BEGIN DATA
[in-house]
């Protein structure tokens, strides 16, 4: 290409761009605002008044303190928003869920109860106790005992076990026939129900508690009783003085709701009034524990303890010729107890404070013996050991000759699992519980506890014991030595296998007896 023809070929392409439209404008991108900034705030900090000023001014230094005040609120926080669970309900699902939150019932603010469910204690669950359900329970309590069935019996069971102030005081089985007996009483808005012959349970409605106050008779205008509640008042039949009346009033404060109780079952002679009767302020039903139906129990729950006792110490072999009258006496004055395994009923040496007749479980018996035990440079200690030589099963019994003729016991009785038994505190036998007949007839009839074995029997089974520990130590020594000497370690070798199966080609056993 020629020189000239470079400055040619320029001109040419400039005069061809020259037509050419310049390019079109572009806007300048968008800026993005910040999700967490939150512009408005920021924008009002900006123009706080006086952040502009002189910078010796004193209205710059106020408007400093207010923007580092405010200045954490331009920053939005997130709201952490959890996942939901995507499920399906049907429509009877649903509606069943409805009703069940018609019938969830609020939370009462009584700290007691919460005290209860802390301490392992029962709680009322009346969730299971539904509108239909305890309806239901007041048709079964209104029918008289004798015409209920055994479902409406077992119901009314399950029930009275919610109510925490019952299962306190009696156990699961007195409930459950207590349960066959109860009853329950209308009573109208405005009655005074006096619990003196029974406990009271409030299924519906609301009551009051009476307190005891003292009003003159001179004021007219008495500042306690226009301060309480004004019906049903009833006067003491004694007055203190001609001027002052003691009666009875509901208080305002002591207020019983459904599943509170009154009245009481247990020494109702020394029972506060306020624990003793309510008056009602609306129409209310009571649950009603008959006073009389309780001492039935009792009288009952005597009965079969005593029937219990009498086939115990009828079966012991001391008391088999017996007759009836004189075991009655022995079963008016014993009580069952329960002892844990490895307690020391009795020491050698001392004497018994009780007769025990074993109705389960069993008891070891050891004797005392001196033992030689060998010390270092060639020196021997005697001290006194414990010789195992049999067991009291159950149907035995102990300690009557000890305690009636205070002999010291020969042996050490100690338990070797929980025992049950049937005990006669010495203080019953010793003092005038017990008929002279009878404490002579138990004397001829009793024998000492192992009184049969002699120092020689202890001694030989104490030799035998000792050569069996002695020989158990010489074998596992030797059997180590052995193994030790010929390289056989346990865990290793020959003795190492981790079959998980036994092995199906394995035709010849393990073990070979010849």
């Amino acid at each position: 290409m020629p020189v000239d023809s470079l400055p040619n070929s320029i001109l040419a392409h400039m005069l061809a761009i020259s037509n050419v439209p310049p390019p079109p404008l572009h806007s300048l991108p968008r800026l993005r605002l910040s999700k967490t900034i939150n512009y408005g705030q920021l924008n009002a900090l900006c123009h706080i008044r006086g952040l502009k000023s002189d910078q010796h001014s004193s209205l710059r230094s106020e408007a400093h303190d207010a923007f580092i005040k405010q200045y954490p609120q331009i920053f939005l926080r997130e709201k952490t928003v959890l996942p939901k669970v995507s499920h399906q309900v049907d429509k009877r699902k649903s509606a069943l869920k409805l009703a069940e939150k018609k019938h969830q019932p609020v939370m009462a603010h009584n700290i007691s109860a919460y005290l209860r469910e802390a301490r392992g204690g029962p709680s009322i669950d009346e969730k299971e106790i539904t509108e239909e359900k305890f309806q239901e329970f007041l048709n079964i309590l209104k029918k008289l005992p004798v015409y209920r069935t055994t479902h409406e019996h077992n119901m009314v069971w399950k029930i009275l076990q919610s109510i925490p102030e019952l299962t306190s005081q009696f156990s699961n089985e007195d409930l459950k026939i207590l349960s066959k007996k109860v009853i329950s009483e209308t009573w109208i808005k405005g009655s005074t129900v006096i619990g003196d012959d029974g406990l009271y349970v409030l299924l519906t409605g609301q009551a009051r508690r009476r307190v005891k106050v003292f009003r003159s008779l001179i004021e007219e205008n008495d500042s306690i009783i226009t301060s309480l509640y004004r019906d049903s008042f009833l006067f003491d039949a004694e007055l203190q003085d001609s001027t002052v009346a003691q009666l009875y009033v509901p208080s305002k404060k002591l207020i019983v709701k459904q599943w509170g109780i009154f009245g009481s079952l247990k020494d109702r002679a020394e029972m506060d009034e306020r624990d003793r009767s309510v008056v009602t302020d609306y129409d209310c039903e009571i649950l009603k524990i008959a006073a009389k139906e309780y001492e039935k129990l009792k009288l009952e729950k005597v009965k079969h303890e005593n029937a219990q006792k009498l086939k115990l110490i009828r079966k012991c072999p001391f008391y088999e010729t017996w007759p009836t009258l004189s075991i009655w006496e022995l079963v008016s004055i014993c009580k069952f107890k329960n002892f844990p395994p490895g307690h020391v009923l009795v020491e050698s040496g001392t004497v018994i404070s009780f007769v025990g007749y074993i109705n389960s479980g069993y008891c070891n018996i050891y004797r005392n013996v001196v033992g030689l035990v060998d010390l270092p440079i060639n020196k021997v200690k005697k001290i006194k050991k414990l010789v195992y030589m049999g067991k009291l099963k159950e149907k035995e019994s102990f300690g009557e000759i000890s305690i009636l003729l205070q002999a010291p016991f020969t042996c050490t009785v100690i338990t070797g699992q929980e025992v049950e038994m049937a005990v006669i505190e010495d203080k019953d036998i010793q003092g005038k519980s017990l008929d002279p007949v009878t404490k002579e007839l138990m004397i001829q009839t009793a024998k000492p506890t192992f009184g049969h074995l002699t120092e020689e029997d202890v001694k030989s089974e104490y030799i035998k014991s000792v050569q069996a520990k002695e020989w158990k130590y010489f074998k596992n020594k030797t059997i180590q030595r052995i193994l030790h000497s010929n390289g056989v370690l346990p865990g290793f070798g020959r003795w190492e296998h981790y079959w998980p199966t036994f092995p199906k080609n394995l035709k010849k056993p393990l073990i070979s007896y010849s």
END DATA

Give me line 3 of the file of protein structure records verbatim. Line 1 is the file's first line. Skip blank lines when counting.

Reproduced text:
């Amino acid at each position: 290409m020629p020189v000239d023809s470079l400055p040619n070929s320029i001109l040419a392409h400039m005069l061809a761009i020259s037509n050419v439209p310049p390019p079109p404008l572009h806007s300048l991108p968008r800026l993005r605002l910040s999700k967490t900034i939150n512009y408005g705030q920021l924008n009002a900090l900006c123009h706080i008044r006086g952040l502009k000023s002189d910078q010796h001014s004193s209205l710059r230094s106020e408007a400093h303190d207010a923007f580092i005040k405010q200045y954490p609120q331009i920053f939005l926080r997130e709201k952490t928003v959890l996942p939901k669970v995507s499920h399906q309900v049907d429509k009877r699902k649903s509606a069943l869920k409805l009703a069940e939150k018609k019938h969830q019932p609020v939370m009462a603010h009584n700290i007691s109860a919460y005290l209860r469910e802390a301490r392992g204690g029962p709680s009322i669950d009346e969730k299971e106790i539904t509108e239909e359900k305890f309806q239901e329970f007041l048709n079964i309590l209104k029918k008289l005992p004798v015409y209920r069935t055994t479902h409406e019996h077992n119901m009314v069971w399950k029930i009275l076990q919610s109510i925490p102030e019952l299962t306190s005081q009696f156990s699961n089985e007195d409930l459950k026939i207590l349960s066959k007996k109860v009853i329950s009483e209308t009573w109208i808005k405005g009655s005074t129900v006096i619990g003196d012959d029974g406990l009271y349970v409030l299924l519906t409605g609301q009551a009051r508690r009476r307190v005891k106050v003292f009003r003159s008779l001179i004021e007219e205008n008495d500042s306690i009783i226009t301060s309480l509640y004004r019906d049903s008042f009833l006067f003491d039949a004694e007055l203190q003085d001609s001027t002052v009346a003691q009666l009875y009033v509901p208080s305002k404060k002591l207020i019983v709701k459904q599943w509170g109780i009154f009245g009481s079952l247990k020494d109702r002679a020394e029972m506060d009034e306020r624990d003793r009767s309510v008056v009602t302020d609306y129409d209310c039903e009571i649950l009603k524990i008959a006073a009389k139906e309780y001492e039935k129990l009792k009288l009952e729950k005597v009965k079969h303890e005593n029937a219990q006792k009498l086939k115990l110490i009828r079966k012991c072999p001391f008391y088999e010729t017996w007759p009836t009258l004189s075991i009655w006496e022995l079963v008016s004055i014993c009580k069952f107890k329960n002892f844990p395994p490895g307690h020391v009923l009795v020491e050698s040496g001392t004497v018994i404070s009780f007769v025990g007749y074993i109705n389960s479980g069993y008891c070891n018996i050891y004797r005392n013996v001196v033992g030689l035990v060998d010390l270092p440079i060639n020196k021997v200690k005697k001290i006194k050991k414990l010789v195992y030589m049999g067991k009291l099963k159950e149907k035995e019994s102990f300690g009557e000759i000890s305690i009636l003729l205070q002999a010291p016991f020969t042996c050490t009785v100690i338990t070797g699992q929980e025992v049950e038994m049937a005990v006669i505190e010495d203080k019953d036998i010793q003092g005038k519980s017990l008929d002279p007949v009878t404490k002579e007839l138990m004397i001829q009839t009793a024998k000492p506890t192992f009184g049969h074995l002699t120092e020689e029997d202890v001694k030989s089974e104490y030799i035998k014991s000792v050569q069996a520990k002695e020989w158990k130590y010489f074998k596992n020594k030797t059997i180590q030595r052995i193994l030790h000497s010929n390289g056989v370690l346990p865990g290793f070798g020959r003795w190492e296998h981790y079959w998980p199966t036994f092995p199906k080609n394995l035709k010849k056993p393990l073990i070979s007896y010849s």